UK offshore capex to decline, production to increase

Offshore staff

LONDONOil & Gas UK calls for urgent measures to secure new investment and revive exploration in the UK North Sea in its latest activity survey.

CEO Malcolm Webb said: “Without sustained investment in new and existing fields, critical infrastructure will disappear, taking with it important North Sea hubs, effectively sterilizing areas of the basin and leaving oil and gas in the ground.” 

The 2015 survey has identified 6.3 Bboe of UK offshore reserves sanctioned for development. A further 3.7 Bboe is available potentially for investment, although respondents to the survey suggested that less than 2 Bboe would likely be developed.

Last year UK offshore operating expenditure rose by almost 8% to £9.6 billion ($14.82 billion) the survey found, reaching a new high of £18.50/boe ($28.56/boe). However, the falling oil price meant that revenues fell to just over £24 billion ($37 billion) for the year, the lowest since 1998.

This, combined with rising costs, resulted in a negative cash-flow of £5.3 billion ($8.18 billion) for the basin, the worst outcome since the 1970s.  

Due to cost over-runs and schedule slippage on various large, capital investment in 2014 climbed to £14.8 billion ($22.85 billion), with half allocated to 12 fields. However, after these projects enter production there is little new investment lined up to replace them. UK capex looks set to drop this year to £9.5-11.3 billion ($14.66-17.44 billion).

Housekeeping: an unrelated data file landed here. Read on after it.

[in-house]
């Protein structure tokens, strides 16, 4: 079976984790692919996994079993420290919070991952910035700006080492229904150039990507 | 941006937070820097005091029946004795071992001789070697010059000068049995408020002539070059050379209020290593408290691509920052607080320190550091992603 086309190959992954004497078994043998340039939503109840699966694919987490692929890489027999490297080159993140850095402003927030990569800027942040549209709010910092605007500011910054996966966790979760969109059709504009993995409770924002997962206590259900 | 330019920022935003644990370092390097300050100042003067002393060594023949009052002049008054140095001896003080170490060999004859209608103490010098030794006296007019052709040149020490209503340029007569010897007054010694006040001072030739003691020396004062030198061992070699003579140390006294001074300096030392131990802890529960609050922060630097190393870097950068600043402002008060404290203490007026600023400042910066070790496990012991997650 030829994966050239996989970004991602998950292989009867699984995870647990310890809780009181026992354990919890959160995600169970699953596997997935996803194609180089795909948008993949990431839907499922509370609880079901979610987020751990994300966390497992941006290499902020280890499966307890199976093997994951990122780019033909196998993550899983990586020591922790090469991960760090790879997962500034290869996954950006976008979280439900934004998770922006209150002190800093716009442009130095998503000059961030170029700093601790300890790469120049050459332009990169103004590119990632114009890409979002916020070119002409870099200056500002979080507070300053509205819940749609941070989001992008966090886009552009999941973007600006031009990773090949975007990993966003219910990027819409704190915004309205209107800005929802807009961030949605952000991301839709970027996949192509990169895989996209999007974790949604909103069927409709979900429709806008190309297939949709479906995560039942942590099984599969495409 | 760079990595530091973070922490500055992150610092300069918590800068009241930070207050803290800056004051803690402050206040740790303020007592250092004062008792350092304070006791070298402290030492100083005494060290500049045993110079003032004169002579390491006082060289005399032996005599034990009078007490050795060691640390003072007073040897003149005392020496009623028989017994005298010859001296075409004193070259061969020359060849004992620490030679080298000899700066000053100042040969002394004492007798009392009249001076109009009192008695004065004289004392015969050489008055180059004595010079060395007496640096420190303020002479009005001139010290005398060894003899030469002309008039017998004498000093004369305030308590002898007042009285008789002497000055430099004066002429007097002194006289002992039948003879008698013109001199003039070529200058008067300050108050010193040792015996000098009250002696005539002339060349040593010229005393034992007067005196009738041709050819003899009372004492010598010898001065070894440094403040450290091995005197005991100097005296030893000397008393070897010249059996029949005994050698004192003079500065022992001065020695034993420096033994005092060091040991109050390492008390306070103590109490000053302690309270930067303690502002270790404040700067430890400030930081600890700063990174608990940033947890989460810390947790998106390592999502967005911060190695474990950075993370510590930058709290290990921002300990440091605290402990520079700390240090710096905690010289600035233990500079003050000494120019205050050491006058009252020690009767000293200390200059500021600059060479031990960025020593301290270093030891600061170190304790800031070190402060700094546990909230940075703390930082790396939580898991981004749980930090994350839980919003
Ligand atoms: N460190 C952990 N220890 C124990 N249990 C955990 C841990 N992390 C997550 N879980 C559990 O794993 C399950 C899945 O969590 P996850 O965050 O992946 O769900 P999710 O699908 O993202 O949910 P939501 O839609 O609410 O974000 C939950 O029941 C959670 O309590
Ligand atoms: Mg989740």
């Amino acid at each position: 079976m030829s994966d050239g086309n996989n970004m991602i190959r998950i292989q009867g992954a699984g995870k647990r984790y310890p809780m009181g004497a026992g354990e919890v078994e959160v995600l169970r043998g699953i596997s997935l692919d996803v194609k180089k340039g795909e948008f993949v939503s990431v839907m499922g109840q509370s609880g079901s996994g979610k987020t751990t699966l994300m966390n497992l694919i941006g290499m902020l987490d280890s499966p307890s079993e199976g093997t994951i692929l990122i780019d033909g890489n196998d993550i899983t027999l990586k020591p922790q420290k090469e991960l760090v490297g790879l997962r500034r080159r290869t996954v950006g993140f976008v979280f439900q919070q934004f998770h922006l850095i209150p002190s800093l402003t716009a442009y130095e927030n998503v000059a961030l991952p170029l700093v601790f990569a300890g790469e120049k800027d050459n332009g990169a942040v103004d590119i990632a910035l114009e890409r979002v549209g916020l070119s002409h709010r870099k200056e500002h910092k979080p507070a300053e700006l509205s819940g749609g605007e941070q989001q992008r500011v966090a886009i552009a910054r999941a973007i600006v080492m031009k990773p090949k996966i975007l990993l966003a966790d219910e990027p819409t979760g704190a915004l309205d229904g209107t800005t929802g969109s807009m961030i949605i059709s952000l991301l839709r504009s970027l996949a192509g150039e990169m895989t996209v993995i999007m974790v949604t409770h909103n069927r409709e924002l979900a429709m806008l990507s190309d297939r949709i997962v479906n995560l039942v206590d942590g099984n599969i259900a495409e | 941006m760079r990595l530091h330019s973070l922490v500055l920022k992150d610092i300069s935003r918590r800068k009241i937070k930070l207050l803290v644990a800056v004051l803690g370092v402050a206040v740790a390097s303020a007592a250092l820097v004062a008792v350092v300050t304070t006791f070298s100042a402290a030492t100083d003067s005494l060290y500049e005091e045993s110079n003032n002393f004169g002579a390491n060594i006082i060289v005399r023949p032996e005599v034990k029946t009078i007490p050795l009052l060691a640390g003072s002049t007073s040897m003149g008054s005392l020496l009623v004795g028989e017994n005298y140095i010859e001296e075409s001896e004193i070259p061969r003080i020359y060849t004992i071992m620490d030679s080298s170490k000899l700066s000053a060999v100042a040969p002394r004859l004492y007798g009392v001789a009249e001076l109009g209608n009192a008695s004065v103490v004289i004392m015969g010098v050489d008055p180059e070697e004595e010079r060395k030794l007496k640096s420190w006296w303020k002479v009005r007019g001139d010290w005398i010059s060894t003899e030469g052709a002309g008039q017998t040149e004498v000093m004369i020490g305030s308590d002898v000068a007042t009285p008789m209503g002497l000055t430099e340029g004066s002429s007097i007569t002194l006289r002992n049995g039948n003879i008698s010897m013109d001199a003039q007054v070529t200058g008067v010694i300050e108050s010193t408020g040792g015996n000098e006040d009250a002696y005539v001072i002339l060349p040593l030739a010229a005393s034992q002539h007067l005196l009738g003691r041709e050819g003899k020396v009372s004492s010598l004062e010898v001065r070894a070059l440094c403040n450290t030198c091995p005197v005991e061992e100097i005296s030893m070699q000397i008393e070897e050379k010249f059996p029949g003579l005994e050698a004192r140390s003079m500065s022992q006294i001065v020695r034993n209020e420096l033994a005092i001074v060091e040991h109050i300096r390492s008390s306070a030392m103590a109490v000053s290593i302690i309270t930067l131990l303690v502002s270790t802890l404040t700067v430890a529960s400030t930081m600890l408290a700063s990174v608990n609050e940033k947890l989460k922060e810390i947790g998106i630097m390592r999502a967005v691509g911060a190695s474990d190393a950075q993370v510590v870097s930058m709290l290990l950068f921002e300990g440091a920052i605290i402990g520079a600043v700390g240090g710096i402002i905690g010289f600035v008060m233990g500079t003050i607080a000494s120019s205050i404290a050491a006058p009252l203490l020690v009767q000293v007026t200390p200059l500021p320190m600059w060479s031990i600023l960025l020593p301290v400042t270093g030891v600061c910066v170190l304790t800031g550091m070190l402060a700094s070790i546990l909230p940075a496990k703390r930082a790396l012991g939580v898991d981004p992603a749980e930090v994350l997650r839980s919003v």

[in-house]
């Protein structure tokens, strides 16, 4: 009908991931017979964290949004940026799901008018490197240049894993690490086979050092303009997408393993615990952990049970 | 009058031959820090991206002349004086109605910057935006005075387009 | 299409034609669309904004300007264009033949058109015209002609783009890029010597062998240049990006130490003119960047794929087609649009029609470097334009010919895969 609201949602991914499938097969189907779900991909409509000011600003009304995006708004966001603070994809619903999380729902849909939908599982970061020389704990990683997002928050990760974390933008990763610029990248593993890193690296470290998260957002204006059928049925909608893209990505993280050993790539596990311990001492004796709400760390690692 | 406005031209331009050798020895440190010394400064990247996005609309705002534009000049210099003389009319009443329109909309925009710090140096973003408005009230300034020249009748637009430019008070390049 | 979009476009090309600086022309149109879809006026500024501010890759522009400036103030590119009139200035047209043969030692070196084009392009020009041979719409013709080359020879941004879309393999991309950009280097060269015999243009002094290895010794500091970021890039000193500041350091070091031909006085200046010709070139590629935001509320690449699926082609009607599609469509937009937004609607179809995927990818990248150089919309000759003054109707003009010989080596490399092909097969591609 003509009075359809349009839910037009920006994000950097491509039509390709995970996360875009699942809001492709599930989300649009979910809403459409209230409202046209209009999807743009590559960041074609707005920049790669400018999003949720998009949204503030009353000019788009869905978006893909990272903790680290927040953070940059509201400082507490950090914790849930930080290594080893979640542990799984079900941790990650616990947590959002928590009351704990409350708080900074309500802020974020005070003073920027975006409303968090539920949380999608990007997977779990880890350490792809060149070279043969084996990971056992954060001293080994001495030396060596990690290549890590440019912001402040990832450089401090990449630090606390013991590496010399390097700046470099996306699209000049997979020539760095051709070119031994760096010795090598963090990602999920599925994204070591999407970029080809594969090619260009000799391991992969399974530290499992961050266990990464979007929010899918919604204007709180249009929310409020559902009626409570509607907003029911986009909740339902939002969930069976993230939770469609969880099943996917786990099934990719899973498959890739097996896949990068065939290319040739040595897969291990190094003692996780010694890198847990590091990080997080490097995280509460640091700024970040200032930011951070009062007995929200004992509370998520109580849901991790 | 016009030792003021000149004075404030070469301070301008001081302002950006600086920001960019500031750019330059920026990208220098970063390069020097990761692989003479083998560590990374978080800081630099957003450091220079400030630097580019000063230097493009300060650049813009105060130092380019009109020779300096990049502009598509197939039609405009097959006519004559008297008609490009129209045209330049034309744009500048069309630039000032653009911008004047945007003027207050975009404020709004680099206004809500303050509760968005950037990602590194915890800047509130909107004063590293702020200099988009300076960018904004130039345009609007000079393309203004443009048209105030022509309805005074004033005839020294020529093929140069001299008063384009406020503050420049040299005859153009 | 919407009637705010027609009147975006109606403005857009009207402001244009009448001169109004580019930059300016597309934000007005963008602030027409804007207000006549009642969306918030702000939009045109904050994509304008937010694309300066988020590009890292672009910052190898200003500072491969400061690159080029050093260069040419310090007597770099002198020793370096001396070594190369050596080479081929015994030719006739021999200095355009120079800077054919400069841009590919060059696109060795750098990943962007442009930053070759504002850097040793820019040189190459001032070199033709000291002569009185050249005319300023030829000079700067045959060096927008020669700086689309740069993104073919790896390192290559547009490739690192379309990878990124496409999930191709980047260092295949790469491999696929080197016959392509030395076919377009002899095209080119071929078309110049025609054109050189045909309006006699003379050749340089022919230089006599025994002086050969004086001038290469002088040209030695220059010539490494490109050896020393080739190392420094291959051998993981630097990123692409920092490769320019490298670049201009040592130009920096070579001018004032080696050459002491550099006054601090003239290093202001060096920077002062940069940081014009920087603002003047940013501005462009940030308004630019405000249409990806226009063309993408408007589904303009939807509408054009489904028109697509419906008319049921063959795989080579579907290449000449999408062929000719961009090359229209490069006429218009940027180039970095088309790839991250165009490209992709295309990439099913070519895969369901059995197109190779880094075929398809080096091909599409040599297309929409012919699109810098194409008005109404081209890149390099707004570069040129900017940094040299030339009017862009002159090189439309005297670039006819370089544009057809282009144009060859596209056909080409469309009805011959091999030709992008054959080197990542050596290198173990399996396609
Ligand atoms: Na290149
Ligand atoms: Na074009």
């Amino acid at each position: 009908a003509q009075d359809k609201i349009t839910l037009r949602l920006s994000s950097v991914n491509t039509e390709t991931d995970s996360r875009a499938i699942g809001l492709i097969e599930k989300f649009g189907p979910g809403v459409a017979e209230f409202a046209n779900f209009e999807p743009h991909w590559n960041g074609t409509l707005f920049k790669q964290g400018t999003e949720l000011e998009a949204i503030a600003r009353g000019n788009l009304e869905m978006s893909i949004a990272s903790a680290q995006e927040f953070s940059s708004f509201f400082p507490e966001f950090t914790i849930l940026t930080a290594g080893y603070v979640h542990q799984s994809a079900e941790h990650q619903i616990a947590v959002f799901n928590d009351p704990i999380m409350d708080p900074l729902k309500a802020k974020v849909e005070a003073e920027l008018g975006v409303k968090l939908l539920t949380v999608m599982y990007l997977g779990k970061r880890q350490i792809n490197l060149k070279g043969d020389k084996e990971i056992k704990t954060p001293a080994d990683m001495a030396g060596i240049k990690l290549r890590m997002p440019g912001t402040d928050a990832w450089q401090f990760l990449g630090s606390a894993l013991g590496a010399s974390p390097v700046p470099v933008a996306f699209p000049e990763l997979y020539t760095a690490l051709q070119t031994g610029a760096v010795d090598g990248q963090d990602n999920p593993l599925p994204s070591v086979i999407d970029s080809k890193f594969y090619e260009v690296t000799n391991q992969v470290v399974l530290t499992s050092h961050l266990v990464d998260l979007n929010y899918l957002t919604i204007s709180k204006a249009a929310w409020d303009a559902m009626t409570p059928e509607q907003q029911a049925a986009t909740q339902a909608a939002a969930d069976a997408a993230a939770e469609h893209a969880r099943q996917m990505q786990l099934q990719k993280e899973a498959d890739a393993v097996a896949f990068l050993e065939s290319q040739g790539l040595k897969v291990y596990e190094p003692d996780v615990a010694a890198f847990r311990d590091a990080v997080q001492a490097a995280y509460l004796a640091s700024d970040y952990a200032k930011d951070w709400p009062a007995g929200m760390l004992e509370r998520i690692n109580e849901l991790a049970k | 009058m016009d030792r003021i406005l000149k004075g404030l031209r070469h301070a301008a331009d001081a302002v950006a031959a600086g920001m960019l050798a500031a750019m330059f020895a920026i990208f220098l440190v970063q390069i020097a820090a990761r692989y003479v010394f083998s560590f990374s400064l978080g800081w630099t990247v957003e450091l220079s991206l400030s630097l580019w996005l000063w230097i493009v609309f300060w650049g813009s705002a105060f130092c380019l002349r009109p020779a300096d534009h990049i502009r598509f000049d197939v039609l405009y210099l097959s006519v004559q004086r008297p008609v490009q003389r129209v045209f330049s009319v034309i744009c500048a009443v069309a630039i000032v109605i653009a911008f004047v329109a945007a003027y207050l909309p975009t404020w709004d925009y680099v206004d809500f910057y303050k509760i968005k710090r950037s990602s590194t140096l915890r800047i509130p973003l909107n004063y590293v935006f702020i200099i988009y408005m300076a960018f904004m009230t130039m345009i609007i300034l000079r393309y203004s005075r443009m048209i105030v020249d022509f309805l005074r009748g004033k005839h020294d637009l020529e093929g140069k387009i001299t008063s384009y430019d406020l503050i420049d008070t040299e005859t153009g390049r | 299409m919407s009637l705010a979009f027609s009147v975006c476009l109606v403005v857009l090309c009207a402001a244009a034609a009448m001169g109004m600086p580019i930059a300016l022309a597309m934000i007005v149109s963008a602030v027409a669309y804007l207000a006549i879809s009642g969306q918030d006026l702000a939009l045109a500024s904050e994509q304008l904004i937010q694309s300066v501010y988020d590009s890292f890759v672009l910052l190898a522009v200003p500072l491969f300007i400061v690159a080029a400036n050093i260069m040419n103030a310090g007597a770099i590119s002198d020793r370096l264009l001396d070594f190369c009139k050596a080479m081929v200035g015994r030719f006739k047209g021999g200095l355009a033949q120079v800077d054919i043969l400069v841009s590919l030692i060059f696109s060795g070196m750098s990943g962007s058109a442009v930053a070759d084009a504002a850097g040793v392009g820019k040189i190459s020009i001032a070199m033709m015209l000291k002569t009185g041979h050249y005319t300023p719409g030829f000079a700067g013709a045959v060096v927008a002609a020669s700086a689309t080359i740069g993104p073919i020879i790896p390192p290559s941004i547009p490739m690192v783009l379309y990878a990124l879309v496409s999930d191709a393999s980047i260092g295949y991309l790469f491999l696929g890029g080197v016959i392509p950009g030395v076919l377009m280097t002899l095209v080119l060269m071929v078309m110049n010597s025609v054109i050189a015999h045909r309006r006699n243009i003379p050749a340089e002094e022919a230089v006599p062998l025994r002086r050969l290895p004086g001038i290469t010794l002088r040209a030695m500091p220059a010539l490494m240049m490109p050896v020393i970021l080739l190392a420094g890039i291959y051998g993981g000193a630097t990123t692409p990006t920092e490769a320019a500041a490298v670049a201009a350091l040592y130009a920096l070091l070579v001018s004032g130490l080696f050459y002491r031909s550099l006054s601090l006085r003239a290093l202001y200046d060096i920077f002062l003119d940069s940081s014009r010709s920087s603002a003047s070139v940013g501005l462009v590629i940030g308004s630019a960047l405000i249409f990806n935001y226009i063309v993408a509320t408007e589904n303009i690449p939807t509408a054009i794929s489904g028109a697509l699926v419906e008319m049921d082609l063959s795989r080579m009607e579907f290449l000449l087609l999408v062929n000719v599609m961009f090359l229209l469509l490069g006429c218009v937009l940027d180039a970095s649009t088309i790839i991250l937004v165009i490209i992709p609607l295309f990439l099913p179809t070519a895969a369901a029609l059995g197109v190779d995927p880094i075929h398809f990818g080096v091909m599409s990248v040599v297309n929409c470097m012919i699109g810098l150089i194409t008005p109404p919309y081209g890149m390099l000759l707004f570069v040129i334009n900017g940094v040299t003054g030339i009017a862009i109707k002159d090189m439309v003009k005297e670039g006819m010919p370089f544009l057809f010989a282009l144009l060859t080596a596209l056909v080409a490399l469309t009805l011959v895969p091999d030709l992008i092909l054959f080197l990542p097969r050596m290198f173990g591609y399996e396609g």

Thereafter, Oil & Gas UK expects a rapid decline in annual investments in sanctioned projects, potentially sliding to £2.5 billion ($3.86 billion) by 2018. As for the three-year (2015-17) outlook for projects yet to receive company sanction, planned investment has fallen from £8.5 billion ($13.12 billion) in last year’s survey to £3.5 billion ($5.4 billion).

Exploration for oil and gas offshore in the UK also slumped last year, with only 14 wells drilled out of the expected 25. This year the survey forecasts eight to 13 exploration wells as the oil price uncertainty compounds the difficulties facing UK explorers in accessing capital for drilling. 

Webb concluded: “The industry recognizes that its cost base is unsustainable. Cost and efficiency improvements of up to 40% are required to give this basin a viable future. This adjustment is now under way but cost control alone is not the answer. 

“The basin needs sustained, high investment – £94 billion [$145 billion] alone to recover the 10 Bboe in known reserves. This is why a concerted effort on three fronts is needed – tax, regulation, and cost – to make the basin more attractive to investors and ensure that significant sums of much-needed capital come to the UK.”

Despite the gloom, Britain’s oil and gas production could increase this year to around 1.43 MMboe/d, as up to 15 new fields enter production.


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